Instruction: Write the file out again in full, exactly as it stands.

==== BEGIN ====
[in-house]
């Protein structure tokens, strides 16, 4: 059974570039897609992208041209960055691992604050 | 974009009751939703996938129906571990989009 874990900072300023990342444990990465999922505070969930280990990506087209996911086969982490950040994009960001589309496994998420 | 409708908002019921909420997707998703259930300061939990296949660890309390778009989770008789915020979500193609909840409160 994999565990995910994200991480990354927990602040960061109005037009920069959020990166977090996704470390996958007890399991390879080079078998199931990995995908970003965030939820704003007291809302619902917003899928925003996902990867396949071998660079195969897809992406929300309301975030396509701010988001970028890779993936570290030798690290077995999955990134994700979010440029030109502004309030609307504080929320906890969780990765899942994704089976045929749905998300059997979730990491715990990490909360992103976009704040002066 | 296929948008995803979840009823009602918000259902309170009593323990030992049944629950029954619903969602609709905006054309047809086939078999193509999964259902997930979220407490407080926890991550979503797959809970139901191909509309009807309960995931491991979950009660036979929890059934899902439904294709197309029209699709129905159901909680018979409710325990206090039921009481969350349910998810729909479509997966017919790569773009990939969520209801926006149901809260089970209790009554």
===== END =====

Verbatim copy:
[in-house]
């Protein structure tokens, strides 16, 4: 059974570039897609992208041209960055691992604050 | 974009009751939703996938129906571990989009 874990900072300023990342444990990465999922505070969930280990990506087209996911086969982490950040994009960001589309496994998420 | 409708908002019921909420997707998703259930300061939990296949660890309390778009989770008789915020979500193609909840409160 994999565990995910994200991480990354927990602040960061109005037009920069959020990166977090996704470390996958007890399991390879080079078998199931990995995908970003965030939820704003007291809302619902917003899928925003996902990867396949071998660079195969897809992406929300309301975030396509701010988001970028890779993936570290030798690290077995999955990134994700979010440029030109502004309030609307504080929320906890969780990765899942994704089976045929749905998300059997979730990491715990990490909360992103976009704040002066 | 296929948008995803979840009823009602918000259902309170009593323990030992049944629950029954619903969602609709905006054309047809086939078999193509999964259902997930979220407490407080926890991550979503797959809970139901191909509309009807309960995931491991979950009660036979929890059934899902439904294709197309029209699709129905159901909680018979409710325990206090039921009481969350349910998810729909479509997966017919790569773009990939969520209801926006149901809260089970209790009554």